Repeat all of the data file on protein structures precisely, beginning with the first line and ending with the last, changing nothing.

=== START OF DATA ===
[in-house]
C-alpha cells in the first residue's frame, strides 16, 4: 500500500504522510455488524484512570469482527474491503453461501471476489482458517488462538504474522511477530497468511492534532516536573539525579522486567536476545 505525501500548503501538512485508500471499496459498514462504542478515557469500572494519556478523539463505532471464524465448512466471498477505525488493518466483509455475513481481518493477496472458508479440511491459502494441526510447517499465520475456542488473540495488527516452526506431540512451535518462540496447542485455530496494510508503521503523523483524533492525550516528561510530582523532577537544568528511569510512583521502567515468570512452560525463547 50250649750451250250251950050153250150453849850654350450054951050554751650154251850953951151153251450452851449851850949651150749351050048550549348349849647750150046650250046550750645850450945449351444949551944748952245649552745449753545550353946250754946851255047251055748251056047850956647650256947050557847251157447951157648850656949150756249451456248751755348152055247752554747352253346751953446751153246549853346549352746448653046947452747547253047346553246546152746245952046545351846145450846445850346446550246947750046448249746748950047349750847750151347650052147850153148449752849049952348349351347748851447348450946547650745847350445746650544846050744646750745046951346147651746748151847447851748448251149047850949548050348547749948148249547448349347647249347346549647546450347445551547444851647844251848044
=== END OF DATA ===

[in-house]
C-alpha cells in the first residue's frame, strides 16, 4: 500500500504522510455488524484512570469482527474491503453461501471476489482458517488462538504474522511477530497468511492534532516536573539525579522486567536476545 505525501500548503501538512485508500471499496459498514462504542478515557469500572494519556478523539463505532471464524465448512466471498477505525488493518466483509455475513481481518493477496472458508479440511491459502494441526510447517499465520475456542488473540495488527516452526506431540512451535518462540496447542485455530496494510508503521503523523483524533492525550516528561510530582523532577537544568528511569510512583521502567515468570512452560525463547 50250649750451250250251950050153250150453849850654350450054951050554751650154251850953951151153251450452851449851850949651150749351050048550549348349849647750150046650250046550750645850450945449351444949551944748952245649552745449753545550353946250754946851255047251055748251056047850956647650256947050557847251157447951157648850656949150756249451456248751755348152055247752554747352253346751953446751153246549853346549352746448653046947452747547253047346553246546152746245952046545351846145450846445850346446550246947750046448249746748950047349750847750151347650052147850153148449752849049952348349351347748851447348450946547650745847350445746650544846050744646750745046951346147651746748151847447851748448251149047850949548050348547749948148249547448349347647249347346549647546450347445551547444851647844251848044